For at-risk students, the hope is that more relevant high school experiences will lead to better outcomes. Additionally, a workgroup is exploring ways to help at-risk students be successful under this new academy model.
The academy and pathways programming will provide students with disabilities the opportunity to select an academy and pathway of study that meets their IEP transition needs (academic, vocational, social, emotional, and recreational experiential). Students with mild learning disabilities will enter an academy just as other students do while students with more significant disabilities will enter the Academy of Human Services and Education with a pathway that focuses on basic life skills and workplace readiness that will prepare these students with more moderate to significant disabilities that meet their unique needs.
Does RCAS have a plan for implementing World Languages in the RCAS Academies?
Students will be encouraged to pursue World Languages as not only an area of interest, but also to enhance their high school experience through use of elective credits. We do envision that the World Languages have a valuable role in all six of the RCAS Academies. Additionally, as students evaluate the opportunity to earn the new Advanced Honors Endorsement, we hope many students will choose to pursue a World Language as the 2 units of Career and Technical Education will already be embedded in the RCAS Base Diploma.
What role will business and industry play in the RCAS Academies?
Business, industry, and postsecondary engagement and partnerships have and will continue to serve as an integral piece of the RCAS Academies as students will rely on these connections to have successful career-connected opportunities. In addition, each academy will have an advisory council that provides input on workforce trends, curriculum & equipment, work-based learning activities, and teacher externships.
We know that we cannot do this work alone and have invited representation from many industries to join us in our work. With that, we are also continually looking for additional partners to join us as we move in this direction. If you have a specific person, business, or postsecondary connection you feel would greatly enhance this work, please direct them to the RCAS Community Partnership Opportunities page.
How can we ensure that our students are prepared for jobs that are available globally, not just locally?
Each of the RCAS Academies and pathways reflect the high-wage, high demand workforce development needs and opportunities that not only exist in the state of South Dakota, but globally. The only exception to this may be the Hospitality & Culinary Arts pathway. With this pathway, RCAS is being mindful of a regional and local need. Behind Agriculture, tourism is the 2nd largest industry in South Dakota and brings in about $2 billion annually. This industry is especially important to the Black Hills region and many RCAS patrons. Additionally, the Rapid City Office of Economic Development projects there will be high demand through 2025 for high-wage careers in the beverage and restaurant industry.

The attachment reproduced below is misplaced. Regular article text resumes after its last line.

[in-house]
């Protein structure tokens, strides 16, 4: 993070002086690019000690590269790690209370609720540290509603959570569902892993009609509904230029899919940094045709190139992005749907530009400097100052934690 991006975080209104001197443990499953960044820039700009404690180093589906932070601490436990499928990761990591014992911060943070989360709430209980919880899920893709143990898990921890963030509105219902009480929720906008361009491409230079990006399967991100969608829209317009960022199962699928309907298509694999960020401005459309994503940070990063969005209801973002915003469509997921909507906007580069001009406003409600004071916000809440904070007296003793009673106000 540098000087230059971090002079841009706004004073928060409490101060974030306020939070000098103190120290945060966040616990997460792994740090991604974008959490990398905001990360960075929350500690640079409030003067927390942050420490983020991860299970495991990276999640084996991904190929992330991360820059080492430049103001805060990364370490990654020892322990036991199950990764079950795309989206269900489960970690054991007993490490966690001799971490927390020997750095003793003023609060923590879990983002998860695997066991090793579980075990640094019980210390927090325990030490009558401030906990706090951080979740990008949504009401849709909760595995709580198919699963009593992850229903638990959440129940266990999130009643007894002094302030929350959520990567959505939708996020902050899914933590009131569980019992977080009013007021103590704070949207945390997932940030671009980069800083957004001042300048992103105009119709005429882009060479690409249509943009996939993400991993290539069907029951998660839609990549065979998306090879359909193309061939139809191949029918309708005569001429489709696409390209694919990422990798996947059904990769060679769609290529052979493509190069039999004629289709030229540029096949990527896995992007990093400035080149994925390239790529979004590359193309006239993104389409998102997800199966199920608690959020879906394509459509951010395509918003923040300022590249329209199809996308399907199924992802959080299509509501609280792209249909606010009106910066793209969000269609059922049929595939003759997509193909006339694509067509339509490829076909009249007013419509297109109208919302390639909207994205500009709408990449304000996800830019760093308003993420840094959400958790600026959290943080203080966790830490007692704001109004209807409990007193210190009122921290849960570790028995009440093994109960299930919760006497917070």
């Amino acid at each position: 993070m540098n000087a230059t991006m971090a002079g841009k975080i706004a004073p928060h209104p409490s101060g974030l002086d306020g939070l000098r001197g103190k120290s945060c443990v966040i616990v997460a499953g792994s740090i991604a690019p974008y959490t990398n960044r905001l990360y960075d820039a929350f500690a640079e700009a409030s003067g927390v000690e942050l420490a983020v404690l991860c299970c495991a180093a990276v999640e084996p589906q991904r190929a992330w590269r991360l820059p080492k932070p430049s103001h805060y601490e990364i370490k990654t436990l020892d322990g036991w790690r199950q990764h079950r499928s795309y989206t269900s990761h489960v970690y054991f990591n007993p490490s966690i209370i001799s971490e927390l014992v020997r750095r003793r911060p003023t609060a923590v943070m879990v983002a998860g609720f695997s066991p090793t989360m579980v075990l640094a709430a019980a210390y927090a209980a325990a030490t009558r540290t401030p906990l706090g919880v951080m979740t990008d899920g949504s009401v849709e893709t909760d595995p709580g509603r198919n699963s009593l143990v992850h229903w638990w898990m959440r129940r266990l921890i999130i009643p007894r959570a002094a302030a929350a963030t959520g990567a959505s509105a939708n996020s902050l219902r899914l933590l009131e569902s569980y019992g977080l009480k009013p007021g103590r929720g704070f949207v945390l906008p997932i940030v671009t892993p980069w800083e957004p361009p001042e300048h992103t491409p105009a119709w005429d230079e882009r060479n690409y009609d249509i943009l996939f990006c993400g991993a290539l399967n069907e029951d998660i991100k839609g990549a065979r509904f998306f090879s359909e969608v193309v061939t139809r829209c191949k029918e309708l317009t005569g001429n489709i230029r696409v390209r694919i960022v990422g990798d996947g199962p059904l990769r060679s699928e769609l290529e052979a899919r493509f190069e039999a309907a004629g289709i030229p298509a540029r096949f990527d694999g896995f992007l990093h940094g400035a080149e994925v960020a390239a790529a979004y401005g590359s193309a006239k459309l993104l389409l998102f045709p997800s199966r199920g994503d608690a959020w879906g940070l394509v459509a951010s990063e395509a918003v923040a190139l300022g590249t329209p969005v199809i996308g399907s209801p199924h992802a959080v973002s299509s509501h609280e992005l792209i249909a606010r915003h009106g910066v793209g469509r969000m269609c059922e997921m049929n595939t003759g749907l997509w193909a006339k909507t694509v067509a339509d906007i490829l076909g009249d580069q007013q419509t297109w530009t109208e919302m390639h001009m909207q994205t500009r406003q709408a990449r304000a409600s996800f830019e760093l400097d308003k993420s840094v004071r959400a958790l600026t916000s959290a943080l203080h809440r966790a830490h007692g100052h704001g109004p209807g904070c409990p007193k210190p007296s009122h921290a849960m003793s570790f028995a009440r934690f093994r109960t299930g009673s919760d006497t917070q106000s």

In June of 2019, the RCAS Board of Education adopted new graduation requirements for the graduating class of 2024 and beyond that align with and enhance the South Dakota state requirements that were passed by the Board of Education Standards Committee in July 2018. Students will required to complete 24 credits that ensure they graduate college, career, and life ready. To learn more about the graduation requirements for the graduating class of 2024 and beyond, click here.
What are the Advanced Endorsements?
The new graduation requirements allow students to earn Advanced Endorsements that align with their college, career, and life ready plan. To learn more about the South Dakota Graduation Requirements and Advanced Endorsements, click here.
|Indicates a student has pursued coursework consistent with entranced requirements for postsecondary education.||Indicates a student has career experience in a concentrated area, based on academic and/or workplace experience and a related credential.||Indicates a student has pursued advanced rigorous, academic coursework consistent with 13-55-31.|
Can students still choose electives? If so, how many each year?
The number of elective credits will remain unchanged at 4.5 during grades 9-12. Students can take more credits than what is required by the Base Diploma. In fact, more than 80 percent of our current graduates have taken more credits than the state credit requirement. High school credit requirements will increase from 22 to 24 to account for the new academy credits. This will be effective for the graduating class of 2024 and beyond.